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'To Make Frequent Assemblies, Associations, And Combinations Amongst Our Sex'. Nascent Ideas Of Female Bonding In Seventeenth-Century England

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Chapter Summary

In view of the numerous defences of women published throughout the seventeenth century in the context of the querelle des femmes, one might suppose the existence of female solidarity in early modern England. Women who wrote were, first of all, members of the heterosocial community of a family and, sometimes, of the royal court. The young Aemilia Lanyer took part in Elizabethan court life as the mistress of Lord Hunsdon, the Lord Chamberlain. A similarly idiosyncratic fantasy of a female community is created a few decades later by Margaret Cavendish in one of her plays. Bathsua Makin's Essay to Revive the Antient Education of Gentlewomen was written and published with a view to an immediate practical effect. Female education was Makin's life-long concern. Cartesian feminism, combined with John Locke's emphasis on the importance of experience, offered an epistemological framework for women's claim to a full participation in intellectual life.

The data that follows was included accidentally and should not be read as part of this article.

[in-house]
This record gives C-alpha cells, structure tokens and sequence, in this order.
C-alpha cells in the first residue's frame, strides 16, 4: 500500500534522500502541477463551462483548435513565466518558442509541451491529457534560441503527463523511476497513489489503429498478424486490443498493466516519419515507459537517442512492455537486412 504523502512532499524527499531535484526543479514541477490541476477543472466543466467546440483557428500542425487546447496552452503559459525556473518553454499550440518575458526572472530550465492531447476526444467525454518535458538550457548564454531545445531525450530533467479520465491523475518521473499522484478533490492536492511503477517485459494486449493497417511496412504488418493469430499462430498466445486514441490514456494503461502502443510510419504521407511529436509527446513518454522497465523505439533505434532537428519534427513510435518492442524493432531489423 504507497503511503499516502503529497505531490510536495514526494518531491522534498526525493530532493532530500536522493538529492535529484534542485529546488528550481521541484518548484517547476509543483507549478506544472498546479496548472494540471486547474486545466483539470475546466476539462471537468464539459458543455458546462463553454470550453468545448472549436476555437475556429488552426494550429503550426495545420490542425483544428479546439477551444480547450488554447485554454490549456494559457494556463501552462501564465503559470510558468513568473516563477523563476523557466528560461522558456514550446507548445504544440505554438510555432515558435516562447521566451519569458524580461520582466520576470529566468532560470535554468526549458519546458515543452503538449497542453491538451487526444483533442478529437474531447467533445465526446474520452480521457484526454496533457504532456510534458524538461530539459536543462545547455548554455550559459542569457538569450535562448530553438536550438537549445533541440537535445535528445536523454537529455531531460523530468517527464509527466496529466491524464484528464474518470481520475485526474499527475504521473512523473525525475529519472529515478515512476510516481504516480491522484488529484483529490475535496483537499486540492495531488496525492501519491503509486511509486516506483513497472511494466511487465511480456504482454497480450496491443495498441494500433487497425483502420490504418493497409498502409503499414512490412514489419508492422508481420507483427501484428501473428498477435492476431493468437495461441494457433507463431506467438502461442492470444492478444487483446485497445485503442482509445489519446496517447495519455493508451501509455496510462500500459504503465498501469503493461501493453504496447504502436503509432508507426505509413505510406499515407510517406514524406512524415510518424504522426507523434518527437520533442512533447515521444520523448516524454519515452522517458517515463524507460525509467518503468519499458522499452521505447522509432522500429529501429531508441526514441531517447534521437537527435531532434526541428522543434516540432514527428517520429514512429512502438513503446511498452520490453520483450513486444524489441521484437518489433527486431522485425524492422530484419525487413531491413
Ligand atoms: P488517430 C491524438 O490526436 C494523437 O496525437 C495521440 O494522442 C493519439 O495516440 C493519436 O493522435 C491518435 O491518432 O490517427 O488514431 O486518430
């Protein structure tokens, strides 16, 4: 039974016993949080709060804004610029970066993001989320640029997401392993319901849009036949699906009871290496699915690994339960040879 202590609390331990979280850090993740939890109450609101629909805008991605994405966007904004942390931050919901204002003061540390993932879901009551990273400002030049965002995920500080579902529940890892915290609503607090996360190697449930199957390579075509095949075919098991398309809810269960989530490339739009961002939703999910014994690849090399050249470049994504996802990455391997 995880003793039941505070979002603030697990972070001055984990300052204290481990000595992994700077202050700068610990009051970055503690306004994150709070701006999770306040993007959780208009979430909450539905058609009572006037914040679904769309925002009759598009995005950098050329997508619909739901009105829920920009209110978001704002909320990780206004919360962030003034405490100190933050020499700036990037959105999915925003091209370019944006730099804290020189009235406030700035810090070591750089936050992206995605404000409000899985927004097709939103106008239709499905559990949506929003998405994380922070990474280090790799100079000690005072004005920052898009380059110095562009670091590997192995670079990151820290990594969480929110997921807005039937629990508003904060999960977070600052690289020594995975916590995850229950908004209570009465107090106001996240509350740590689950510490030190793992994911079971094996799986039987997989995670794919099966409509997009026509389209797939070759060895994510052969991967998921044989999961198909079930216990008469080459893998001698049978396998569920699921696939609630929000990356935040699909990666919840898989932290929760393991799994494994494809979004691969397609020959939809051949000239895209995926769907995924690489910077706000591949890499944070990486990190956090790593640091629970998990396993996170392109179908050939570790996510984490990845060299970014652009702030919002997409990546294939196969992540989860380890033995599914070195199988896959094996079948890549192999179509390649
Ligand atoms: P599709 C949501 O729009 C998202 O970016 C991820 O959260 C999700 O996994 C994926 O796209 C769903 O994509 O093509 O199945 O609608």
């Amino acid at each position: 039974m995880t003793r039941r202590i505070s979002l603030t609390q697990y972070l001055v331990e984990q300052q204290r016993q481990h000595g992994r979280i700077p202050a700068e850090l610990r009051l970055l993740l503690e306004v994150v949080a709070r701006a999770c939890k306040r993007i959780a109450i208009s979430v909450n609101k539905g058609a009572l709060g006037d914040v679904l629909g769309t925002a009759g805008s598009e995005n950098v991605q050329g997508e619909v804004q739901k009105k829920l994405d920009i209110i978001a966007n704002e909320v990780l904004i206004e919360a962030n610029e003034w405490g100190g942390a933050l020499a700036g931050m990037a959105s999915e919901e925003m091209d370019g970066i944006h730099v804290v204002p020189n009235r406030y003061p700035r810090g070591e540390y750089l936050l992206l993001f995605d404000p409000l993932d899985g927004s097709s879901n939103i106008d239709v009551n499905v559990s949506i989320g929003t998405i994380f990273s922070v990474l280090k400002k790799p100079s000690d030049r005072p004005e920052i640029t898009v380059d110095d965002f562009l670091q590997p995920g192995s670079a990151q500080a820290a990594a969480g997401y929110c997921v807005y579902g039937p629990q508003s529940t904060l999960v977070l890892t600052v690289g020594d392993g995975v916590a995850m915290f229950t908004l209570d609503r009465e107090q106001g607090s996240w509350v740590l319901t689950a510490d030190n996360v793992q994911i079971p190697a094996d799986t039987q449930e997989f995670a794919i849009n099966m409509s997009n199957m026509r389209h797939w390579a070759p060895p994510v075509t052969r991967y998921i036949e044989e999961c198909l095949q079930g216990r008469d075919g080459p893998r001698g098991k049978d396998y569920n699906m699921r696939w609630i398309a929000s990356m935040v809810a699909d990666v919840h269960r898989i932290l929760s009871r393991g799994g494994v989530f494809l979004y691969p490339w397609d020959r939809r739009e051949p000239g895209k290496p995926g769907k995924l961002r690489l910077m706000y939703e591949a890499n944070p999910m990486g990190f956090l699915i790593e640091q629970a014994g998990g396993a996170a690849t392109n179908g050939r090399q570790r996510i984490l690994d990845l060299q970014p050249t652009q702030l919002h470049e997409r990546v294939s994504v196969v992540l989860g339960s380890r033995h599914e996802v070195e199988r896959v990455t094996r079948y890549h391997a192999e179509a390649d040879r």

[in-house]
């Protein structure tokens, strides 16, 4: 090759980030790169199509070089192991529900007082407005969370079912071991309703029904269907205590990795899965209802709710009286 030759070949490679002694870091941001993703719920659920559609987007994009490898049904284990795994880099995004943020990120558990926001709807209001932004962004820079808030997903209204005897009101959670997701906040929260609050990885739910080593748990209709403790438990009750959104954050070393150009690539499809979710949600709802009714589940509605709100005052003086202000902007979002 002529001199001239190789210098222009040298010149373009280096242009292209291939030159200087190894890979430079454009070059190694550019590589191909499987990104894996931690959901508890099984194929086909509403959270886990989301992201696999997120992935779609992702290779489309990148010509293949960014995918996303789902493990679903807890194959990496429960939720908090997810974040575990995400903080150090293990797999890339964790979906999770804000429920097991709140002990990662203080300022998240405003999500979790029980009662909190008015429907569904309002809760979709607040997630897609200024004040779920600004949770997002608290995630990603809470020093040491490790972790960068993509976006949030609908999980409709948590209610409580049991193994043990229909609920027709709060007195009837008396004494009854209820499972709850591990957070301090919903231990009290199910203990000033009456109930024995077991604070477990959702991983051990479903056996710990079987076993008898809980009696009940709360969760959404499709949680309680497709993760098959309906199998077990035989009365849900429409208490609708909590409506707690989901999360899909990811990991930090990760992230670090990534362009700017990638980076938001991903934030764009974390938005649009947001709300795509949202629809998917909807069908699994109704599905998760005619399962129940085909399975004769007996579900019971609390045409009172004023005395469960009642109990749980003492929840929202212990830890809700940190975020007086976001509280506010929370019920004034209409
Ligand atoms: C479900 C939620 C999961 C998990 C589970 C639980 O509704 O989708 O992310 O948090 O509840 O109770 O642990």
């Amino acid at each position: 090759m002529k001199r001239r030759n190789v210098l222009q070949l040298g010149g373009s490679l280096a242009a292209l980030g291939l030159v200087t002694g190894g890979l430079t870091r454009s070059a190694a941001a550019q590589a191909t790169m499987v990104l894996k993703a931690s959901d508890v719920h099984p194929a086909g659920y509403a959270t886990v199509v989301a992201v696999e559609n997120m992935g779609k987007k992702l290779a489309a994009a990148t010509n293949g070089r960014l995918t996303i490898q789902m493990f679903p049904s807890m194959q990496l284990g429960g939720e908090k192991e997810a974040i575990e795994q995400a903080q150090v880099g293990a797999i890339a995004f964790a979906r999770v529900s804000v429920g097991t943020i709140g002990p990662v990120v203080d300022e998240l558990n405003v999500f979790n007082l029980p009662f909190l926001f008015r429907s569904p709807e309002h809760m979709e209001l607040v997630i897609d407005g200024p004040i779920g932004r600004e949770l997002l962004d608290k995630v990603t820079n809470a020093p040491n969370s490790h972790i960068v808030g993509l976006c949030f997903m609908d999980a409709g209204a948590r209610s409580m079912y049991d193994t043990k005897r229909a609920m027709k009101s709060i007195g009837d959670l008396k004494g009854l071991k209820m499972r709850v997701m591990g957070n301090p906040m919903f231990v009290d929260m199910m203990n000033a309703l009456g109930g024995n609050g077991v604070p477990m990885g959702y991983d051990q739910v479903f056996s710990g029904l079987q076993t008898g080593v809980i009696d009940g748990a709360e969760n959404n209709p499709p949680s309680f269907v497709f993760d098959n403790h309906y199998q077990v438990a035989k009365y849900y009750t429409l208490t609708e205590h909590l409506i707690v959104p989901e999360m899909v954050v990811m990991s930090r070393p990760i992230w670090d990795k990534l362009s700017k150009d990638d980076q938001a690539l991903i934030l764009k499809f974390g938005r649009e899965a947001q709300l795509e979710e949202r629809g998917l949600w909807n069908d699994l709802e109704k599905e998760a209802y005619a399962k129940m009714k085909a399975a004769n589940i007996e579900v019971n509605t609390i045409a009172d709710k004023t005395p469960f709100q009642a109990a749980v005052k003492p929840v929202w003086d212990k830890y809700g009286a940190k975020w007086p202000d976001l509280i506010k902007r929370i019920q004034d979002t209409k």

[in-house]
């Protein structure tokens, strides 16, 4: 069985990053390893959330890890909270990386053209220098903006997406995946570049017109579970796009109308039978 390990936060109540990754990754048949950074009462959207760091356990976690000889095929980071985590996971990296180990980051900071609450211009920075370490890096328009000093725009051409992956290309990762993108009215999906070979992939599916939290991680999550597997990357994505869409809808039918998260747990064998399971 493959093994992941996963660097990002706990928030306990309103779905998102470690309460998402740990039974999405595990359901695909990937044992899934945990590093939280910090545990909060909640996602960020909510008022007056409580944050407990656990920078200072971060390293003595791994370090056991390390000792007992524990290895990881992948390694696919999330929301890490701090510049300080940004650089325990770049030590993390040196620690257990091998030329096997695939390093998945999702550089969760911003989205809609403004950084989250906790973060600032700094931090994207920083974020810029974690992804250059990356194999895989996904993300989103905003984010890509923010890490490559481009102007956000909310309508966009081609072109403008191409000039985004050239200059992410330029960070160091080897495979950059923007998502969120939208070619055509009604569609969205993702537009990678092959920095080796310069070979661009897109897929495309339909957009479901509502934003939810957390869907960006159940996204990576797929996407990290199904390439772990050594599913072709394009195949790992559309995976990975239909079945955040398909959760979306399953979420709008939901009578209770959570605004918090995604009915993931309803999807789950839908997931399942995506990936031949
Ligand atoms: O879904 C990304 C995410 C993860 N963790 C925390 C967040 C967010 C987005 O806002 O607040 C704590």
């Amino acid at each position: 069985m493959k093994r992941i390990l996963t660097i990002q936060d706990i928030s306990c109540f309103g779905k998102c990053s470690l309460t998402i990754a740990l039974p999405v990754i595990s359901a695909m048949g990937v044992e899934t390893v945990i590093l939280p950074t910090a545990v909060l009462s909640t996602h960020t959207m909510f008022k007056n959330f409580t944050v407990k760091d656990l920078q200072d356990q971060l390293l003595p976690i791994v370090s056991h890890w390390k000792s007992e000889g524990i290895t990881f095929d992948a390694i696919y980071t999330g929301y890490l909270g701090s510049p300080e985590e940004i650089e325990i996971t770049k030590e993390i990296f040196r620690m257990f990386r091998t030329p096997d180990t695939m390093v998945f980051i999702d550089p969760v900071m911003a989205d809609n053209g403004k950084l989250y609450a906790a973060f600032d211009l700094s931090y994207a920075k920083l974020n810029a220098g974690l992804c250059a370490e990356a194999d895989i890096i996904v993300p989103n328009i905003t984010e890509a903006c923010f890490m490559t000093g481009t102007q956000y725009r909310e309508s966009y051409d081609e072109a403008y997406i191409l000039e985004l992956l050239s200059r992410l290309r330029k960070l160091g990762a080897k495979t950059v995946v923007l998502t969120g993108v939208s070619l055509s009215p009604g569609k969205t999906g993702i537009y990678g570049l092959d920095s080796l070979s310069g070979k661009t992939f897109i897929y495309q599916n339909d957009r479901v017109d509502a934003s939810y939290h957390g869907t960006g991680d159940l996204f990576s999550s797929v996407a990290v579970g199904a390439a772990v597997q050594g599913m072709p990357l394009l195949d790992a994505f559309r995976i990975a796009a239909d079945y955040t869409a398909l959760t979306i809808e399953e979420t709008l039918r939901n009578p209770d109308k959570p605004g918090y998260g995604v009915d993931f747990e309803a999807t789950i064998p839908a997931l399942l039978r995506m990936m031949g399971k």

Keywords: Aemilia Lanyer; Bathsua Makin; cartesian feminism; Margaret Cavendish; seventeenth-century England



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